"Supposedly?" North asked, curious.

Moony nodded, gesturing at a map of the United States he kept behind his chair, and pointed up at Maine. "They say that Vikings sailed there, to the northern tip of the state of Maine, back before it was a state, of course, and built a settlement there that gradually expanded. Apparently, as the ages passed and the states were colonized, the Viking settlement was eventually made an official town, and the rest is history. Of course, the only issue is that there's been no historical evidence whatsoever to suggest that the story is true, and most known evidence contradicts the notion that Viking settlements in the United States were ever permanent." Moony turned back to face North again, laughing into his folded hands. "But these people swear by the tale, and honestly, given their demeanor and culture, I've never had reason to doubt it!"

North laughed along with the man. "But good for my kids, you think?"

"Oh, well, I don't see why not. As I understand, the younger population in the town has certainly taken to more modern trends compared to the older generations, and I am told there's no shortage of ways to pass the time."

"Then if it's permanent, I take," North decided, nodding stoutly. This could finally be what he was looking for. The roots he had been longing to offer his children, roots that had been denied to them for far too long.

"If you truly want it, Nicholas, then it is yours." Moony beamed up at him. "I can put in the call immediately to let them know and have you sent up as soon as you are able."

"Is tomorrow good?"

Creased lines appeared in Moony's forehead as he looked positively fuddled. "Tomorrow? Why, will that be enough time to get your family's things all together?"

"Many of our things are in storage already. Many moves we have taken mean traveling light."

Moony looked downcast at this. "Nicholas, once again, I am so very sorry for that."

"Is fine, Manny." North gave the man his jolliest smile. "For is problem no more, eh? Is real estate good in Berk?"

The man smiled again. "I was told they do have a few houses available, if the replacement manager would want to purchase one. They're actually rather reasonably priced. I'd say it's on account of the town being a might bit smaller than many of the others in the state."

"Then my savings should be more than enough. Hohoh! I'll finally be able to have things shipped from storage! Thank you Manny." North leaned across the desk, holding his hand out. Moony nodded and shook the man's hand warmly.

"I am happy to be of service if it brings a smile to your childrens' faces," he replied.

"I cannot wait to be telling them!" And with that, North turned and barreled out of the office, laughing loudly as he plowed his way through the throngs of people once more.

Moony merely shook his head and grinned.



The sound of the door slamming shut is what brought Hiccup back into the realm of consciousness. He blinked a few times, trying to figure out where he was for a moment and what he had been doing before it came back to him. His dad had sent him home, that's right. And Hiccup had been feeling so lousy when he got there that he immediately went up to his room and collapsed onto his bed. Toothless had approached him, curling up on him and trying to comfort him while Hiccup let his thoughts tear themselves apart over the guilt of what he'd said to Mildew, the guilt of the kind of son he was, the guilt of taking his mood out on his friends, and it all ran full circle and devoured itself like an ouroboros of anxiety and crippling self-deprecation.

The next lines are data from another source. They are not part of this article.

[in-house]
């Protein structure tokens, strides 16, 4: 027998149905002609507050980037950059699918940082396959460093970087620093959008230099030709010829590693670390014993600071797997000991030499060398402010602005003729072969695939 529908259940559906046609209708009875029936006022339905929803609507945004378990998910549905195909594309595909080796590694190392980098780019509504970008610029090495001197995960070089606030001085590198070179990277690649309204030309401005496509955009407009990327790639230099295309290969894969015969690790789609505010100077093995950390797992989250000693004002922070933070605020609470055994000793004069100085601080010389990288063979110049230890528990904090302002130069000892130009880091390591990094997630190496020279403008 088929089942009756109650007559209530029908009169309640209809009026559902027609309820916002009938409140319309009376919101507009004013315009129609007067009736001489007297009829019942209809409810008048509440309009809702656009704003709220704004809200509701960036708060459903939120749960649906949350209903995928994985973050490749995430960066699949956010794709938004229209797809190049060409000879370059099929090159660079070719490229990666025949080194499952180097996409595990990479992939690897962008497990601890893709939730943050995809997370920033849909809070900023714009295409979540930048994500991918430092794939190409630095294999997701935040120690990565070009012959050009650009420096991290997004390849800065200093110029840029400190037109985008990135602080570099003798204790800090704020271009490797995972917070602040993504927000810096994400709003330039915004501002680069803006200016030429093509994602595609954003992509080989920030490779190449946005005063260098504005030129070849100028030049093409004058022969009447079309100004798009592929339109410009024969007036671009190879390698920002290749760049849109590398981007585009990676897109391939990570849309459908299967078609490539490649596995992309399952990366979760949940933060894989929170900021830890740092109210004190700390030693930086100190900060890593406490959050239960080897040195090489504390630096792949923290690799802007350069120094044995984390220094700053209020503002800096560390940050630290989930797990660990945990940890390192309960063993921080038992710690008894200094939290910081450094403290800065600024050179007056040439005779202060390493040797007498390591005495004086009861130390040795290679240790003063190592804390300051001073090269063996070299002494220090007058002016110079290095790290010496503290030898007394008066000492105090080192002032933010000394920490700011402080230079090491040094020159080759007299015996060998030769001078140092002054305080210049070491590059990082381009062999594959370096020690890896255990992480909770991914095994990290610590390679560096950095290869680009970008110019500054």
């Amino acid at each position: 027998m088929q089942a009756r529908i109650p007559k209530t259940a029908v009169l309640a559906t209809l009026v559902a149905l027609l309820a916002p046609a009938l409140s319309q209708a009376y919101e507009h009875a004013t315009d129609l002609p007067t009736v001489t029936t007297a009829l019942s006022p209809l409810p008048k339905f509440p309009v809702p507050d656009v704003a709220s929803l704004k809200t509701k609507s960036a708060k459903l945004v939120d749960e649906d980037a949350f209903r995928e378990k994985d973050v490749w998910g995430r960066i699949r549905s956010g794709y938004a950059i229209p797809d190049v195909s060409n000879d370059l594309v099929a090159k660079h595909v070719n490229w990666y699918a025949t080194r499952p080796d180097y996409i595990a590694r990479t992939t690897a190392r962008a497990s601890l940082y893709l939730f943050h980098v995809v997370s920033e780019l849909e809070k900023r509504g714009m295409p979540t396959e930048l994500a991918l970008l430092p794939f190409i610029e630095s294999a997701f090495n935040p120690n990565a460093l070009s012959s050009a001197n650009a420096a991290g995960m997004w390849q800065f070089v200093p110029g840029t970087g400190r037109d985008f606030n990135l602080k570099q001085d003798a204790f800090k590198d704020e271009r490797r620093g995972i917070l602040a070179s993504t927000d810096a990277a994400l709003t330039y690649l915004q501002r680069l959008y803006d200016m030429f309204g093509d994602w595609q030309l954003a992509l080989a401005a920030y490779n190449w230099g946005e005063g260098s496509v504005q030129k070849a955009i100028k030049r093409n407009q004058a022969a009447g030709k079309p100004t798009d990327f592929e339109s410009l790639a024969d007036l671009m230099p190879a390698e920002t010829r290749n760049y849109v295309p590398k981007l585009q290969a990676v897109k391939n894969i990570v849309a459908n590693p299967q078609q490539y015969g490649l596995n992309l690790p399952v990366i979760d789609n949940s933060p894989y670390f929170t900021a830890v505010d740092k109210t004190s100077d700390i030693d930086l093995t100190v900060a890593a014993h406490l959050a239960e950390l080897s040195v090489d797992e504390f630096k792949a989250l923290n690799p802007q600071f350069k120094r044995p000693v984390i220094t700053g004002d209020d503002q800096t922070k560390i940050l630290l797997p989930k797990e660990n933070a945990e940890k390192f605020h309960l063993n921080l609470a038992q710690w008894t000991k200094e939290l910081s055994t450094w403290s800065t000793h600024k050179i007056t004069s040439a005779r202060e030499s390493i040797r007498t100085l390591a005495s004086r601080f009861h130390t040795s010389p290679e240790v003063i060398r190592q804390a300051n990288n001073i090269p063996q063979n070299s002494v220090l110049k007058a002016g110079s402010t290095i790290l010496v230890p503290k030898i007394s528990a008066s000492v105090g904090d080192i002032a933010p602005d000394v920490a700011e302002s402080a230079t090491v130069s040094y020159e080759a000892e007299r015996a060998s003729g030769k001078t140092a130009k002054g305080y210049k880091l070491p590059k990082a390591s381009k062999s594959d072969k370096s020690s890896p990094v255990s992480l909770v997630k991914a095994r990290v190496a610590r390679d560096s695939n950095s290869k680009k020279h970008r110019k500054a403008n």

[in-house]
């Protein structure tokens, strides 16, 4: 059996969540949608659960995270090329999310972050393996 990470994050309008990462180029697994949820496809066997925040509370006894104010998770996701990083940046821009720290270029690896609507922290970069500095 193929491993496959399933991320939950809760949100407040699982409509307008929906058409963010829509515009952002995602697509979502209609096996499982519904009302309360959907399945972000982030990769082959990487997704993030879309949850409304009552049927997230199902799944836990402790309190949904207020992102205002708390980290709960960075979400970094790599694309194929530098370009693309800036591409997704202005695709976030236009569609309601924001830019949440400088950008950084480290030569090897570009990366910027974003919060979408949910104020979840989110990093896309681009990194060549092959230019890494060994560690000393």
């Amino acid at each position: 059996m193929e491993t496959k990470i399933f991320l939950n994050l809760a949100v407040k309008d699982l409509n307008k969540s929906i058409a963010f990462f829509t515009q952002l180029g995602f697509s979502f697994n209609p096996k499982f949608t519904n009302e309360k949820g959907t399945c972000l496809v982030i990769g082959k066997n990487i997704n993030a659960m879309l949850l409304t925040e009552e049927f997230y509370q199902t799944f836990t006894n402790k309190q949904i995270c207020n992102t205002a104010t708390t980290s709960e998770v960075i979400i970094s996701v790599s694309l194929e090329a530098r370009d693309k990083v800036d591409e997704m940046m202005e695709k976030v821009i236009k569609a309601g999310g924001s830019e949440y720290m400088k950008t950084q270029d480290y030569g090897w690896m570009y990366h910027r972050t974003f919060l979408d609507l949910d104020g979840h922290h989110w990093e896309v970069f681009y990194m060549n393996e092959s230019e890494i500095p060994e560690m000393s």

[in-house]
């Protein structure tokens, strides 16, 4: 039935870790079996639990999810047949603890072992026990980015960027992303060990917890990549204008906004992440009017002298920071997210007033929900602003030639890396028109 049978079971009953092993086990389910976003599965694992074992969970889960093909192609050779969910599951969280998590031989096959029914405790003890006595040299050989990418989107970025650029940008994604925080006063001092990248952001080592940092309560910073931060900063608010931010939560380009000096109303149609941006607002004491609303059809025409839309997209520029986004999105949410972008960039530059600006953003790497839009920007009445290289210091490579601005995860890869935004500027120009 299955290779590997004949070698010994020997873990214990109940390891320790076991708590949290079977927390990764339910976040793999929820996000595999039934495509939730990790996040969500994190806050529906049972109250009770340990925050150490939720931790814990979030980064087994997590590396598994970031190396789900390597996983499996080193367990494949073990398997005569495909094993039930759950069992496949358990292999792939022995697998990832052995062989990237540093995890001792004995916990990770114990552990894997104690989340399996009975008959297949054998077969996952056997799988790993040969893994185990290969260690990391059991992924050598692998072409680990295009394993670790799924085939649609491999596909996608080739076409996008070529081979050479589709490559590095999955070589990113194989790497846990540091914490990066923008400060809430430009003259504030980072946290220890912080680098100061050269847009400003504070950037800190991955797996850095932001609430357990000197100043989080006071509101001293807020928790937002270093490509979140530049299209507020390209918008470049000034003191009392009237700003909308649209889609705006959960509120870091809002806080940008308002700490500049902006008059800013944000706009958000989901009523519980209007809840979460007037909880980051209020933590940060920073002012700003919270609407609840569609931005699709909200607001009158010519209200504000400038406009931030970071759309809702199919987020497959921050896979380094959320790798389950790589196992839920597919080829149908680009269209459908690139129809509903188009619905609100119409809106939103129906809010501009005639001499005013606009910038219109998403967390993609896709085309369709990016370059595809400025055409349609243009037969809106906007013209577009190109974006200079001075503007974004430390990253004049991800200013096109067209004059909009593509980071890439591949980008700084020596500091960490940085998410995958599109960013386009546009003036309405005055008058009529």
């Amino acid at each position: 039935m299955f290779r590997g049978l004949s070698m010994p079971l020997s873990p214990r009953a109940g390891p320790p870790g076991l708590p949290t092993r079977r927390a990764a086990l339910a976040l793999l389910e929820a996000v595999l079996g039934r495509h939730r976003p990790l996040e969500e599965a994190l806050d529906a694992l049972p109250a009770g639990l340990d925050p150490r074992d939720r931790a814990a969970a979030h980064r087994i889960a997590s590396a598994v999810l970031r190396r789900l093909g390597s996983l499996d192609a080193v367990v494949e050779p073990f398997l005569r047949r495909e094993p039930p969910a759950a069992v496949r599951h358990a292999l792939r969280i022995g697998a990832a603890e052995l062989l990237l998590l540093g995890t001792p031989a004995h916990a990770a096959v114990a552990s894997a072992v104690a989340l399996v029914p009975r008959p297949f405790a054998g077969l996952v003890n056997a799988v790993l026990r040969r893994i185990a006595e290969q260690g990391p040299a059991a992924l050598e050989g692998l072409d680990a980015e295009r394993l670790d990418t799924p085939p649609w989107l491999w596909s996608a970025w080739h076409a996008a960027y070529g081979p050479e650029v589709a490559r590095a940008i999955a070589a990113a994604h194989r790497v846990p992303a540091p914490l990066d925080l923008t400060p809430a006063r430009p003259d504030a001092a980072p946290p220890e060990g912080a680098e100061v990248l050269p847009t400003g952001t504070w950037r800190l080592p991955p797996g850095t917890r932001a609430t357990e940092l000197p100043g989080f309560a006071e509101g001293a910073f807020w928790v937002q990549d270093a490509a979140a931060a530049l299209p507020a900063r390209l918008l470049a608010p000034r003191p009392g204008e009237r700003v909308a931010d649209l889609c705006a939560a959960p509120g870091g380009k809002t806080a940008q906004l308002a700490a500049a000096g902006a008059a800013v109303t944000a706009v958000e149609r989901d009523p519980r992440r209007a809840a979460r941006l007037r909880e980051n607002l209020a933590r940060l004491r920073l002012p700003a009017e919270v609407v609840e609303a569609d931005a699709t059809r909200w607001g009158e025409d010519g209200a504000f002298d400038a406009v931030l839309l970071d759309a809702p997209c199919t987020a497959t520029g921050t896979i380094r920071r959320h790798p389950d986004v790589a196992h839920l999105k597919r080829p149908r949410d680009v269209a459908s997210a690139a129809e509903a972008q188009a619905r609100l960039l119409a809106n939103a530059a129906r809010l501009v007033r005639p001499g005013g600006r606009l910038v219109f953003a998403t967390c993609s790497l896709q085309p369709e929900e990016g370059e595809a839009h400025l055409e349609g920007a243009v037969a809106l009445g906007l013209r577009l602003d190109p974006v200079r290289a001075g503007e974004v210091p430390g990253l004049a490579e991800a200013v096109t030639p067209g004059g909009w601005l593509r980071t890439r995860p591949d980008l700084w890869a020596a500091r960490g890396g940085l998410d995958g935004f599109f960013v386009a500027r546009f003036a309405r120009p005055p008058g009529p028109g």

He had fallen asleep then, a blissfully dreamless sleep, until just moments ago when he opened his eyes to the dark ceiling of his room. As heavy footfalls thundered up the stairs, he glanced at his bedside clock to see it was already eleven-thirty. Looks like dad was home late…

Oh hell, dad

His bedroom door opened and the light flicked on quickly, temporarily blinding the boy as he sat up and covered his face, grunting at the sudden brightness.

"Hiccup, do you know what I just came home to?" Stoick asked, clearly upset.

Hiccup, eyes still a little spotty, glanced up at his father and blinked. "Uuuhhhm."

"Snow, Hiccup."


"Snow that you were supposed to shovel," he added with a glare.

"Oh, OH, oooooooh, oh man, dad, I'm so sorry, I just-"

"And I don't suppose you even had yourself any dinner?"

"Well, er, no, not exactly, I-"

"Hiccup, you know that's not good for you!" Honestly, Stoick seemed to be angrier over the fact that his son wasn't eating than he was about the snow. Hiccup found himself thinking, somewhat immaturely, that he was probably upset because not eating meant not growing any beefier.

A moment of silence passed between them during which Stoick's tense shoulders seemed to slacken a bit and his expression just looked so very tired. "Well, no sense worrying over it now. I wanted to let you know that we've already got a replacement lined up for the station manager. The company that owns the town's rail service found a volunteer to fill the position. He should be arrivin' within the next couple of days."

"O-Oh…" Hiccup nodded, swallowing. "That's, uh, good news for Berk then."

"Yes, it is."

"Look, dad… I'm sorry about the snow. I promise you, I'll wake up extra early in the morning and shovel whatever is still there, all of it, and I'll salt the driveway and everything."